The rover will conduct geological assessments of its landing site on Mars, determine the habitability of the environment, search for signs of ancient Martian life, and assess natural resources and hazards for future human explorers. Scientists will use the instruments aboard the rover to identify and collect samples of rock and soil, encase them in sealed tubes, and leave them on the planet's surface for potential return to Earth on a future Mars mission.
The Mars 2020 Project at JPL in Pasadena, California, manages rover development for the Science Mission Directorate at NASA Headquarters in Washington. NASA's Launch Services Program, based at the agency's Kennedy Space Center in Florida, is responsible for launch management.
For more information about NASA's Mars missions, go to:
Jet Propulsion Laboratory, Pasadena, Calif.
Dwayne Brown / JoAnna Wendel
NASA Headquarters, Washington
202-358-1726 / 202-358-1003
firstname.lastname@example.org / email@example.com
OUR GENERAL COMMENTS. The information provided above is largely for public relations purposes. It is our experience that Public Relations (PR) at JPL and NASA often quote facts that are very wrong or incomplete. As we note in Section 1 of our report, Mars Correct: Critique of All NASA Mars Weather Data, for Mars Science Laboratory (MSL) PR folks published totally wrong, never changing for wind direction and speed for 9 months, and likewise never changing sunrise and sunset time for a similar period of time until we contacted Guy Webster at JPL and convinced him to alter the wind data to N/A and to alter sunrise sunset times to within one minute of our calculations. We would like to see the reports for projects like the helo attempt written by technicians who both understand their projects completely and who can write the overview given to the public. These overviews should not be dumbed down to the level of an 8th grader. Fortunately, we found much of what we needed at https://rotorcraft.arc.nasa.gov/Publications/files/Balaram_AIAA2018_0023.pdf with the article entitled Mars Helicopter Technology Demonstrator by J. (Bob) Balaram et. al (2018).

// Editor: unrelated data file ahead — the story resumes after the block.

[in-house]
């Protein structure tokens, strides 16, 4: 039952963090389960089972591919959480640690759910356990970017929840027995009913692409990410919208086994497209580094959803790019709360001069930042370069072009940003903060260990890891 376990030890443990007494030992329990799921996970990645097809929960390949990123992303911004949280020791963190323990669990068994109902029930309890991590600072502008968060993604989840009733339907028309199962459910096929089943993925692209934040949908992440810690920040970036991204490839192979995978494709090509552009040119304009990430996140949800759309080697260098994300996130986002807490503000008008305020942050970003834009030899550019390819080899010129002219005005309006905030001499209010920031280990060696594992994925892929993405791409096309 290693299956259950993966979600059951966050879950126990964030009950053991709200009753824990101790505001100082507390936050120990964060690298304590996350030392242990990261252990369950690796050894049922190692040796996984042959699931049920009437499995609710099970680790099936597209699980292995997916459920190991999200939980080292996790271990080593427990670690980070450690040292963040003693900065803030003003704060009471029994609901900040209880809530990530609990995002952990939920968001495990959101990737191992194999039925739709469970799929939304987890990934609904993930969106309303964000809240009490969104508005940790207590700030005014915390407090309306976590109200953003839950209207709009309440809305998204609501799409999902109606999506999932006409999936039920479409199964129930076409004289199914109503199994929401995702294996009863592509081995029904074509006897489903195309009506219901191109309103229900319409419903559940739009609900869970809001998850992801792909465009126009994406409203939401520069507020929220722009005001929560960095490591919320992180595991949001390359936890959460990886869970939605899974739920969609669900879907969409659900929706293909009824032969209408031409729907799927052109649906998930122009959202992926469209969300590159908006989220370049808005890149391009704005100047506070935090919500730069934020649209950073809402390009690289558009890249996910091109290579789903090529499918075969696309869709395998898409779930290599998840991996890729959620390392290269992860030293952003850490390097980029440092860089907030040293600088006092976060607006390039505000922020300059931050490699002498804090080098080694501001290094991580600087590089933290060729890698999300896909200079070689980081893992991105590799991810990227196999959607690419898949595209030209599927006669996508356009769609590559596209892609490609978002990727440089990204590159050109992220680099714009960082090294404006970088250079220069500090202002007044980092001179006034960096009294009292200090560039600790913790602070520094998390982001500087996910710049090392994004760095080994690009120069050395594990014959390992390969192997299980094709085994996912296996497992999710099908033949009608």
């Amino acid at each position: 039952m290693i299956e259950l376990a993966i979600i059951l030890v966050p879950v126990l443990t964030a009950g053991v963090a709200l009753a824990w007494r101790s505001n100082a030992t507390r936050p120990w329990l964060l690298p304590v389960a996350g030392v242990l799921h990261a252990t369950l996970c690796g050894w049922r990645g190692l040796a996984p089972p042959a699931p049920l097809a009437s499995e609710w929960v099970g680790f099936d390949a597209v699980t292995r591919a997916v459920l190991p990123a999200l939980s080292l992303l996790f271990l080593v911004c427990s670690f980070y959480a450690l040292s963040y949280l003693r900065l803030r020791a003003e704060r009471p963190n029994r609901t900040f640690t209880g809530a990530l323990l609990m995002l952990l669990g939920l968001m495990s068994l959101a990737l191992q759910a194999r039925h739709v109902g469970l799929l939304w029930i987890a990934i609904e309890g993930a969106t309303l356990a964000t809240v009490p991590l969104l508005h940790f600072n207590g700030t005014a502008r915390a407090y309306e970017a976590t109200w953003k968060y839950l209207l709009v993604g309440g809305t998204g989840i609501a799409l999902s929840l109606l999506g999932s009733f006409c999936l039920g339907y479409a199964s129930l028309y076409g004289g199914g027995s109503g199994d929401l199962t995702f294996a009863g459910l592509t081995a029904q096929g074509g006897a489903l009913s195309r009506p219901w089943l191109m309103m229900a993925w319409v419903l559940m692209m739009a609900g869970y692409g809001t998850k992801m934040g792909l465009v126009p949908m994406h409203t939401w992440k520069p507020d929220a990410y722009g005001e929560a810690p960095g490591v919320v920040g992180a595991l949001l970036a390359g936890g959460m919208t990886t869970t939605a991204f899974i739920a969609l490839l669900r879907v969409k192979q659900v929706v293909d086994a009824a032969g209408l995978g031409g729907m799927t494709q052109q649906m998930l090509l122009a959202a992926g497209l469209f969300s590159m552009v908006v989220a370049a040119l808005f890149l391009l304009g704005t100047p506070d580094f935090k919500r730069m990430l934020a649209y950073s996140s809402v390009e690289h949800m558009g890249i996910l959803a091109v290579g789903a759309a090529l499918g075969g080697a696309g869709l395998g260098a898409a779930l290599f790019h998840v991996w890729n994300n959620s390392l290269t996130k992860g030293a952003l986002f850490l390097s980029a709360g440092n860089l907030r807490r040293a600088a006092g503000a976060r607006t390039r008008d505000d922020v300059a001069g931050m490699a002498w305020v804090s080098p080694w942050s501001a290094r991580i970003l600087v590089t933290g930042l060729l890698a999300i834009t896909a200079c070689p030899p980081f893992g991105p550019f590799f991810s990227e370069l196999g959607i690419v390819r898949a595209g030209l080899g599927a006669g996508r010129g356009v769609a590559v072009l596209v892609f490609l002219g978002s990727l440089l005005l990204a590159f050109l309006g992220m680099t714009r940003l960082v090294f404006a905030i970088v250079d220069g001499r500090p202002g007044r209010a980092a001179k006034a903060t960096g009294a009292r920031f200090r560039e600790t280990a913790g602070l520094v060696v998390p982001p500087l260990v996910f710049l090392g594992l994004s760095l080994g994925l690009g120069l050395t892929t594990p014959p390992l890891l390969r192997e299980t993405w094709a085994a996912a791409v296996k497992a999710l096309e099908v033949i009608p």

GRAVITY. In trying to understand how the weak gravity on Mars (3:71 m/s2 vs. 9.81 m/s2 on Earth) might help get the marscopter off the ground, we searched in vain for an answer in the JPL announcement but found it in the Balaram article. They note:
The mass of this first prototype was approximately 0.75 kg allowing free-flight under Earth gravity conditions. For the Mars Technology demonstrator EDM at approximately 1.7 kg, free-flight is not possible without the lower gravity of Mars partially compensating for its thinner atmosphere by requiring less lift to fly a vehicle than would be required on Earth. To test fly a vehicle on Earth that was designed for Mars, a gravity offload system must be used to effectively reduce the weight lifted by the rotors. The offload system consists of a constant force motor (implemented by closed-loop sensing of line tension) and a reel fitted with Dyneema filament.
What is Dyneema filament? Dyneema and Spectra are lightweight high-strength oriented-strand gel spun through a spinneret. They have yield strengths as high as 240 kg/mm2 or 350,000 psi and density as low as 0.97 g/cm3 (for Dyneema SK75). High-strength steels have comparable yield strengths, and low-carbon steels have yield strengths much lower (around 0.5 GPa). Since steel has a specific gravity of roughly 7.8, these materials have a strength-to-weight ratios eight times that of high-strength steels. Dyneema was invented by Albert Pennings in 1963 but made commercially available by DSM in 1990.
THE MARSCOPTER TEST FLIGHT vs. THE AMES TEST FACILITY TESTING FOR DUST DEVIL SIMULATION. The JPL article didn't really tell us anything about the Mars Helicopter test flight, but the article by Balaram et. al (2018) was more convincing. The device was flown in a JPL 25-foot Space Simulator Chamber shown in JPL Figure 2A. The primary reason that we have to doubt JPL is what happened when NASA Ames tried to replicate dust devils on Mars with a fan in a space simulator at Ames in Mountain View, California. Ames failed. But we need more information about the fan blades and lifting dust is not the same as lifting a small toy-like helicopter in a low gravity environment. Frankly, if we are right about Martian air pressure being so much higher than NASA asserts (511 mbar at areoid vs. 6.1 mbar at areoid) , we might be able to get a helicopter to fly there that could carry people.